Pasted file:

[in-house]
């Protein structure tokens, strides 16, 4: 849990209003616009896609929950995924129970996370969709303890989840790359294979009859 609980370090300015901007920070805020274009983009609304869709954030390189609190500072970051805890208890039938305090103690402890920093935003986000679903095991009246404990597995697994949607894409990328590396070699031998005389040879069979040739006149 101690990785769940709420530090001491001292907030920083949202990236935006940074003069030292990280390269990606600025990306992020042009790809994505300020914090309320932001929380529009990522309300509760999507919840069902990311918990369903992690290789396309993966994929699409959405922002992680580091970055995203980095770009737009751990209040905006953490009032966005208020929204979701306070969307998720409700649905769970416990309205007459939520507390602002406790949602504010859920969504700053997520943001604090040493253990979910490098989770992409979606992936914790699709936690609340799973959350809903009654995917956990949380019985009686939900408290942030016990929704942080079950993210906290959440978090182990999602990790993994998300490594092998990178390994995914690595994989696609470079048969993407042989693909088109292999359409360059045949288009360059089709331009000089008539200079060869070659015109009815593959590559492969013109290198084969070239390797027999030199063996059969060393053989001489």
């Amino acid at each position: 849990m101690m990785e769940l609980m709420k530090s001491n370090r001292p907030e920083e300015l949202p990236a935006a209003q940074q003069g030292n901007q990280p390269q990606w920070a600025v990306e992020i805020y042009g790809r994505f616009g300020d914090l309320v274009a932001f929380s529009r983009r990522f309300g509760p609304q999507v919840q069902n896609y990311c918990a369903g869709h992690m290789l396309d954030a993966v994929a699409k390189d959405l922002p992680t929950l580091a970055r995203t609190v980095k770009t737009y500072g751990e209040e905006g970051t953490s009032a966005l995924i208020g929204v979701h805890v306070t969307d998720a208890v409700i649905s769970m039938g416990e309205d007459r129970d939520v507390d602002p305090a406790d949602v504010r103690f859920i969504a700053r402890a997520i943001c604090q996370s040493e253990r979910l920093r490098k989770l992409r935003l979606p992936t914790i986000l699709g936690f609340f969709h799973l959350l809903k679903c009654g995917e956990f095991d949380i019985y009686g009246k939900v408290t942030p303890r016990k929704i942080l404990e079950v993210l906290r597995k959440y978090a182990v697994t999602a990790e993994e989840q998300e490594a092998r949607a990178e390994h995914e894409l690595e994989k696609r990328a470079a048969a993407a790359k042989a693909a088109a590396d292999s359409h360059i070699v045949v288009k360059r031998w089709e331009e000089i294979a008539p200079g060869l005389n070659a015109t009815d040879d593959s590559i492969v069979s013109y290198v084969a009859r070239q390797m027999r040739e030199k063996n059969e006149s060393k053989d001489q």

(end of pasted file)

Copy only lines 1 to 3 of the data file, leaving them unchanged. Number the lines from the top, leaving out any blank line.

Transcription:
[in-house]
């Protein structure tokens, strides 16, 4: 849990209003616009896609929950995924129970996370969709303890989840790359294979009859 609980370090300015901007920070805020274009983009609304869709954030390189609190500072970051805890208890039938305090103690402890920093935003986000679903095991009246404990597995697994949607894409990328590396070699031998005389040879069979040739006149 101690990785769940709420530090001491001292907030920083949202990236935006940074003069030292990280390269990606600025990306992020042009790809994505300020914090309320932001929380529009990522309300509760999507919840069902990311918990369903992690290789396309993966994929699409959405922002992680580091970055995203980095770009737009751990209040905006953490009032966005208020929204979701306070969307998720409700649905769970416990309205007459939520507390602002406790949602504010859920969504700053997520943001604090040493253990979910490098989770992409979606992936914790699709936690609340799973959350809903009654995917956990949380019985009686939900408290942030016990929704942080079950993210906290959440978090182990999602990790993994998300490594092998990178390994995914690595994989696609470079048969993407042989693909088109292999359409360059045949288009360059089709331009000089008539200079060869070659015109009815593959590559492969013109290198084969070239390797027999030199063996059969060393053989001489």
């Amino acid at each position: 849990m101690m990785e769940l609980m709420k530090s001491n370090r001292p907030e920083e300015l949202p990236a935006a209003q940074q003069g030292n901007q990280p390269q990606w920070a600025v990306e992020i805020y042009g790809r994505f616009g300020d914090l309320v274009a932001f929380s529009r983009r990522f309300g509760p609304q999507v919840q069902n896609y990311c918990a369903g869709h992690m290789l396309d954030a993966v994929a699409k390189d959405l922002p992680t929950l580091a970055r995203t609190v980095k770009t737009y500072g751990e209040e905006g970051t953490s009032a966005l995924i208020g929204v979701h805890v306070t969307d998720a208890v409700i649905s769970m039938g416990e309205d007459r129970d939520v507390d602002p305090a406790d949602v504010r103690f859920i969504a700053r402890a997520i943001c604090q996370s040493e253990r979910l920093r490098k989770l992409r935003l979606p992936t914790i986000l699709g936690f609340f969709h799973l959350l809903k679903c009654g995917e956990f095991d949380i019985y009686g009246k939900v408290t942030p303890r016990k929704i942080l404990e079950v993210l906290r597995k959440y978090a182990v697994t999602a990790e993994e989840q998300e490594a092998r949607a990178e390994h995914e894409l690595e994989k696609r990328a470079a048969a993407a790359k042989a693909a088109a590396d292999s359409h360059i070699v045949v288009k360059r031998w089709e331009e000089i294979a008539p200079g060869l005389n070659a015109t009815d040879d593959s590559i492969v069979s013109y290198v084969a009859r070239q390797m027999r040739e030199k063996n059969e006149s060393k053989d001489q």